According to the parish register of the church of St. Mary Magdalen at Walkeringham (illus. 3), Catherine, daughter of Gervase Wright and his wife Mary, was christened 21 November 1725 (illus. 4).40↤ 40. Nottinghamshire Record Office; Parish Register of Walkeringham, Notts. (The entries in FamilySearch for Walkeringham parish through a dating error put Catherine’s birth into 1726. Hence she did not show up in the trawl for a Catherine Wright born before 1725 that Davies recorded in his 1999 paper.) Gervase and Mary Wright had eight children:
Richard, christened 29 April 1715;William Blake now has uncles and an aunt. Most of their names recur for the Blake children. But none of the Blake children are named after their maternal grandfather, Gervase. Had Catherine quarreled with her father? Or is it just that “Gervase” is too much of a “country-bumpkin” name for an upwardly mobile London family? Her mother Mary’s name is also conspicuously absent. Catherine’s brother Benjamin, who married Elizabeth Whitehead in 1754, has children Richard (born 1759), Elizabeth (1763), Catherine (1766), Thomas (1769), and Mary (1772). Again, none of the sons are given their paternal grandfather’s name.41↤ 41. Compare Blake’s concern, in a letter to John Linnell of July 1826, that the Linnells should follow custom and name one son after his maternal grandfather: “The Name of the Child which Certainly ought to be Thomas. after Mrs Linnells Father” (E 780). begin page 42 | ↑ back to top
Katharin, christened 15 October 1718, died young;
Robert, christened 6 February 1717;
John, christened 1 January 1720;
Elizabeth, christened 30 January, died October 1722;
Elizabeth, christened 6 April 1724;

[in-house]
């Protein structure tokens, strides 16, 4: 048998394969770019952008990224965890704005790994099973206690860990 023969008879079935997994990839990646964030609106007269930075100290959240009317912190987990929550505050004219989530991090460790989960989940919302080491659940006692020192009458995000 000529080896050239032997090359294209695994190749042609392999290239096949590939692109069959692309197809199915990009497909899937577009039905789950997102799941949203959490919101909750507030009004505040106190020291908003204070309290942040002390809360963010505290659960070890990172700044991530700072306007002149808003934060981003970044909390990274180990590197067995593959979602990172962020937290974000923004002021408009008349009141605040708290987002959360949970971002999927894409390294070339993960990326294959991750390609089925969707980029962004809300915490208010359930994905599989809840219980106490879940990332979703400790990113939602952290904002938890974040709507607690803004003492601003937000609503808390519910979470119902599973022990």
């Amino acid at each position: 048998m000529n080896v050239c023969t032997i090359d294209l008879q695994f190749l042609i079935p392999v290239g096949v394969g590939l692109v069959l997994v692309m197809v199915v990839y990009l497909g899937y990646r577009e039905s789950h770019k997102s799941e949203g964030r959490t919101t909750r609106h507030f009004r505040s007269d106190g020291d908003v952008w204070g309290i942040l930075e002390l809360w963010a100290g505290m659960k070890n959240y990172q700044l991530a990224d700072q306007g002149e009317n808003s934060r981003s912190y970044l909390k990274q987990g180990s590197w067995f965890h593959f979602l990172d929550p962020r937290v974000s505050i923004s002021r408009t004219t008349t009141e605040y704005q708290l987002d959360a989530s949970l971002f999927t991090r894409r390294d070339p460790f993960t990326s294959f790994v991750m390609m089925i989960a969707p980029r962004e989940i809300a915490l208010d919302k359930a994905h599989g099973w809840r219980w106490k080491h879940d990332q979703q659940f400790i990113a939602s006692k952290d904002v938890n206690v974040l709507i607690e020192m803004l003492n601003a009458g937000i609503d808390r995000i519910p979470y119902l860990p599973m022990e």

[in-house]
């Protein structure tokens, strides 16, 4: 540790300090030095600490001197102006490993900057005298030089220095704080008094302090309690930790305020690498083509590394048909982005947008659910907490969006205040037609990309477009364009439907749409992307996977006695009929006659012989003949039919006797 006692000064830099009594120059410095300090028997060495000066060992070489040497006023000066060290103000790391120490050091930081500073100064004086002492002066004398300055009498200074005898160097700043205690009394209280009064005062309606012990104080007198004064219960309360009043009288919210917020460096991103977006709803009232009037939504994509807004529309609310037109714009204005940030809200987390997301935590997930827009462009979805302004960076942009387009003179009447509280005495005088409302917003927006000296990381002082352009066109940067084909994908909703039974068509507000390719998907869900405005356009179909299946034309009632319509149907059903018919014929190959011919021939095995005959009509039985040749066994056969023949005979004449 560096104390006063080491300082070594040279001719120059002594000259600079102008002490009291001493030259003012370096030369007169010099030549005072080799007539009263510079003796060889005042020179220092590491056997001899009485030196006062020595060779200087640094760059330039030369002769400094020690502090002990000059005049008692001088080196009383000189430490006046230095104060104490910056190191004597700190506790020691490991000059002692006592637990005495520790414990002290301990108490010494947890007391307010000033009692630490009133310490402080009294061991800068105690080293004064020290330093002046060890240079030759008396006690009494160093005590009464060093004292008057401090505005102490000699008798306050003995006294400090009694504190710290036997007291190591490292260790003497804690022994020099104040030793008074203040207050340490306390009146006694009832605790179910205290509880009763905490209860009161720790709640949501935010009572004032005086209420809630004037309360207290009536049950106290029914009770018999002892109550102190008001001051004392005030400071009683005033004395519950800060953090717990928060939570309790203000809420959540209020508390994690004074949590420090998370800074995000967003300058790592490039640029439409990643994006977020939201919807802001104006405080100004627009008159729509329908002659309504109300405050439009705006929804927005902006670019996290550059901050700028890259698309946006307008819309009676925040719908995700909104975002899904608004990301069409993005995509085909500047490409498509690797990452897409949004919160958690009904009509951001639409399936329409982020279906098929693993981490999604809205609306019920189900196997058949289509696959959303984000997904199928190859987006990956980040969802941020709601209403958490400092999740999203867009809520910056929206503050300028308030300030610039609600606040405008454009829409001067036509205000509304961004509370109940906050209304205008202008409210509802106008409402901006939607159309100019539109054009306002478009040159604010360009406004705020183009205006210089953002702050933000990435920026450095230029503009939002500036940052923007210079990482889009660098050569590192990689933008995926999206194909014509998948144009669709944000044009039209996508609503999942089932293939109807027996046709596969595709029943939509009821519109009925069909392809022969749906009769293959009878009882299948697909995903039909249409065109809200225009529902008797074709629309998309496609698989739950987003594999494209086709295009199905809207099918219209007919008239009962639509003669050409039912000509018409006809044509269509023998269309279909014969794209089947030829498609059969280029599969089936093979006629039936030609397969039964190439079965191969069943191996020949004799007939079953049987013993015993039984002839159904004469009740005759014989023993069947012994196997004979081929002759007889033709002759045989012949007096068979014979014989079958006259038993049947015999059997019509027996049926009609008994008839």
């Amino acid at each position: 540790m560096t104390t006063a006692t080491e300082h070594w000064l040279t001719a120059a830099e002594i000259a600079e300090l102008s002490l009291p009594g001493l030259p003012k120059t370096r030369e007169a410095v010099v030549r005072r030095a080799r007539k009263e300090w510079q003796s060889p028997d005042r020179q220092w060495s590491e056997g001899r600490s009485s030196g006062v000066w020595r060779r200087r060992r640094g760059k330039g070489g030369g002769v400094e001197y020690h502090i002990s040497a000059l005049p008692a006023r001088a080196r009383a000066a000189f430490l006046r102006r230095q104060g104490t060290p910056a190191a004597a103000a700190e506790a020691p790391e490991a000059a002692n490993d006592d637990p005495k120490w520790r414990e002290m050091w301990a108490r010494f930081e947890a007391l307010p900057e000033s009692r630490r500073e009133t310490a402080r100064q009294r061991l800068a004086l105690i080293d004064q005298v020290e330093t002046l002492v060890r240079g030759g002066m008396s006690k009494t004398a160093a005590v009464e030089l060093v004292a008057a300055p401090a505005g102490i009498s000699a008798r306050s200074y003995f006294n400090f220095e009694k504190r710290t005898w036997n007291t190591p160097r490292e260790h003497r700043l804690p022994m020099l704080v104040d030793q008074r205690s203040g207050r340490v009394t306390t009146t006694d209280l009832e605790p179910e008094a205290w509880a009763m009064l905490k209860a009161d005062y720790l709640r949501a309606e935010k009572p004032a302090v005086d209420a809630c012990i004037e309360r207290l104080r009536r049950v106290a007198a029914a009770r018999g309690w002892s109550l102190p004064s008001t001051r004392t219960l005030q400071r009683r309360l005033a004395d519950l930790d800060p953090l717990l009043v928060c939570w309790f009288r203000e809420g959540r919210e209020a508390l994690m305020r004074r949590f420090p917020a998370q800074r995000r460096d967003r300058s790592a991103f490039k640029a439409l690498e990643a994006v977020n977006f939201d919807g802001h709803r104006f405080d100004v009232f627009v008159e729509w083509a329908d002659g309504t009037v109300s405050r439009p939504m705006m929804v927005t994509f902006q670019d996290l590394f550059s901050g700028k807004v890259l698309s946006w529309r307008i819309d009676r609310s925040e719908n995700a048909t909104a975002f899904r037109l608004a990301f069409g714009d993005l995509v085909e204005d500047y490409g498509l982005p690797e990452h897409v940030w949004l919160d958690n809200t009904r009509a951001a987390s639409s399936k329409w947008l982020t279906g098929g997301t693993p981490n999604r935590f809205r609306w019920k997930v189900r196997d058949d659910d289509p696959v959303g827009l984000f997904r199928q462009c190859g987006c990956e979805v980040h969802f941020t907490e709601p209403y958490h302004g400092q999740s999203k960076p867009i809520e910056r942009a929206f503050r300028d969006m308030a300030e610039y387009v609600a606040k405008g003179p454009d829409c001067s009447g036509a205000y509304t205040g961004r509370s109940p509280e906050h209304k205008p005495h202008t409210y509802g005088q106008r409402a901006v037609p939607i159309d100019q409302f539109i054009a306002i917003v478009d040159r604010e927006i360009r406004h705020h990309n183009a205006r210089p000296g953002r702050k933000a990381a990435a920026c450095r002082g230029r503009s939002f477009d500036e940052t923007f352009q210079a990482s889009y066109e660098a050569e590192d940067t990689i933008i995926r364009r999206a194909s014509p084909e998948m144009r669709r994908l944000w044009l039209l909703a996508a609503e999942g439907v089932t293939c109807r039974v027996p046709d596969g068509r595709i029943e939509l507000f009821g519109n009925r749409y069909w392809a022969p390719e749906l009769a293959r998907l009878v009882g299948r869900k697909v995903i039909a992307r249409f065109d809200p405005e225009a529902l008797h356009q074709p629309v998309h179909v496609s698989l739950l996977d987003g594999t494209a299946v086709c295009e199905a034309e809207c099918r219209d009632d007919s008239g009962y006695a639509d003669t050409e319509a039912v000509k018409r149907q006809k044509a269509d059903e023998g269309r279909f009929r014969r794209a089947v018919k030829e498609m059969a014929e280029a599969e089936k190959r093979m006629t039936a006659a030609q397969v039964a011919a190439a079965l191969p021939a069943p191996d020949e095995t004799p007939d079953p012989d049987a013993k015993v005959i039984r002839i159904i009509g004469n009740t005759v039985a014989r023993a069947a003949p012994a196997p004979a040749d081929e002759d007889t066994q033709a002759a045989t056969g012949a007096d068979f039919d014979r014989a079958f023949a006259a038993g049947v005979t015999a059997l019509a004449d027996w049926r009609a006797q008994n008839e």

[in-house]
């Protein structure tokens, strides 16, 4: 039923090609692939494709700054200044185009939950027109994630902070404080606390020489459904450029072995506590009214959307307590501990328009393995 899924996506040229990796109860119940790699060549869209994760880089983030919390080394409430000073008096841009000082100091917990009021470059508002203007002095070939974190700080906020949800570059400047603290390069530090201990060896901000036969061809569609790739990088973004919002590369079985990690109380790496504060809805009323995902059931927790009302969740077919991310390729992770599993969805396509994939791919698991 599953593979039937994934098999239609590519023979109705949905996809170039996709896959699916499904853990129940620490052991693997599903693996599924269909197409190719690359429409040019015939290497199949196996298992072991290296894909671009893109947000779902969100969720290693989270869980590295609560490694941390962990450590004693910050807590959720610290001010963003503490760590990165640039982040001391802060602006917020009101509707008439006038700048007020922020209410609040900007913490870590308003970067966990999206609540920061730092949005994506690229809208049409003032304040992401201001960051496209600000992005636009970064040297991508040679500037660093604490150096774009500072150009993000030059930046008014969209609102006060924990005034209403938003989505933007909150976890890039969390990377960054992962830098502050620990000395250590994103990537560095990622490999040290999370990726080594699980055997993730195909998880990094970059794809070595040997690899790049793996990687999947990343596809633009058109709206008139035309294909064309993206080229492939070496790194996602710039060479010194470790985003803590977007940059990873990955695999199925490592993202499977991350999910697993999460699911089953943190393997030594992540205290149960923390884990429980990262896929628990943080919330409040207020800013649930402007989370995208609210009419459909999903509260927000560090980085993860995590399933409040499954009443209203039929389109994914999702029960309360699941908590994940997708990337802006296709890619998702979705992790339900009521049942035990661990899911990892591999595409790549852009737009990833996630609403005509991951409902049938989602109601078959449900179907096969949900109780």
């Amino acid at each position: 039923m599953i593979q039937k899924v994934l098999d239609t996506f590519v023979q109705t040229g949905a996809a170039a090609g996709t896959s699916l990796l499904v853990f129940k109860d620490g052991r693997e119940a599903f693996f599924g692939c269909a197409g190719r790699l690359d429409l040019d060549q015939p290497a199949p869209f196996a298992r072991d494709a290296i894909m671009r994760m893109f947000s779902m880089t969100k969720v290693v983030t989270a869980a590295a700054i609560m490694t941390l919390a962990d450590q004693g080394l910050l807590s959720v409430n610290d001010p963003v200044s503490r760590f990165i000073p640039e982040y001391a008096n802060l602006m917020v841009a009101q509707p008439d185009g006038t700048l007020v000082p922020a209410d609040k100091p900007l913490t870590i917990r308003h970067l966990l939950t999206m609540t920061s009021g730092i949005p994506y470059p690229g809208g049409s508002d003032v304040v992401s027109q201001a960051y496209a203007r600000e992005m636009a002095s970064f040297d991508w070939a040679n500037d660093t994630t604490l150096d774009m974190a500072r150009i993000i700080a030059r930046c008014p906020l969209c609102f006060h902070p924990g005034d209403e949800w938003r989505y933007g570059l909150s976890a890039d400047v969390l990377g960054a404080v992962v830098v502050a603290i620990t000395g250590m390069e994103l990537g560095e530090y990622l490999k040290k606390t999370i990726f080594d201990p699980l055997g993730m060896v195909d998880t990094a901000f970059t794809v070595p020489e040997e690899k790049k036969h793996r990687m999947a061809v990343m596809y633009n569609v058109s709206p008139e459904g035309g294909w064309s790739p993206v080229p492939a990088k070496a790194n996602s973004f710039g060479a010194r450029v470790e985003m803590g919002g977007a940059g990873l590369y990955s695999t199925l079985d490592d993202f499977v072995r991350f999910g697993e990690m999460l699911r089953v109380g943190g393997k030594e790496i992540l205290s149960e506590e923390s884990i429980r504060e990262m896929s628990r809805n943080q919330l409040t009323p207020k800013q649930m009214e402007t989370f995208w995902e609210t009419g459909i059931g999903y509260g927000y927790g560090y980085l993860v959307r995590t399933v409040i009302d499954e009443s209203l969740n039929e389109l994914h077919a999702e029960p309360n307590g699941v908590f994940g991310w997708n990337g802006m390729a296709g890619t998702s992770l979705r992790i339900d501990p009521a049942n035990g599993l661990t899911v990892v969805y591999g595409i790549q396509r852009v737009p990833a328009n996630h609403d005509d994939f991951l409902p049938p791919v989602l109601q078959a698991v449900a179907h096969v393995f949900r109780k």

Catherine, christened 21 November 1725;
Benjamin, christened 23 September 1729.
The Wrights of Walkeringham were yeoman farmers and maltsters. The Archdeaconry wills, now in Nottinghamshire County archives, include those of several members of the family. Benjamin Wright, yeoman, in his will, proven 12 February 1685 O.S. (1686 N.S.), left £5 to the poor of the parish, with a number of legacies and bequests of sheep. Gervase Wright, maltster and yeoman, perhaps Catherine’s grandfather, was comfortably off; the inventory of his estate, 7 October 1700, includes malt worth £120 out of a total value of the estate of £384. The village origins of Blake’s mother suggest the possibility of linking Blake with a surviving peasant culture and not just the emerging urban proletarian one so often assumed.42↤ 42. Perhaps John Adlard, The Sports of Cruelty: Fairies, Folk-Songs, Charms and Other Country Matters in the Work of William Blake (London: C. & A. Woolf, 1972), deserves at least a second glance. We need further work on the Archdeaconry wills to learn more about her father’s family and the rural milieu in which she grew up.
This present paper, modifying Davies’s own published work (itself corrective of previous scholarship), indicates how much inaccurate or incomplete information abounds about even the most basic details of Blake’s life. The intuitions of William Muir, of Margaret Ruth Lowery, and of Nancy Bogen as to the influence on Blake of Moravian hymnody are now shown to have some basis in fact; without Muir’s assertions, the Moravian archive would have been left unexplored. In a second paper in preparation we shall consider a few of the Blakean topics which now demand attention—his relationship with “heart religion,” his eclectic combination of different strands of culture, the importance of music, his view of childhood and of Jesus. For Blake scholars, the discovery of the Armitage and Blake documents in the Moravian archives at Muswell Hill opens up a new frontier in Blake studies.begin page 43 | ↑ back to top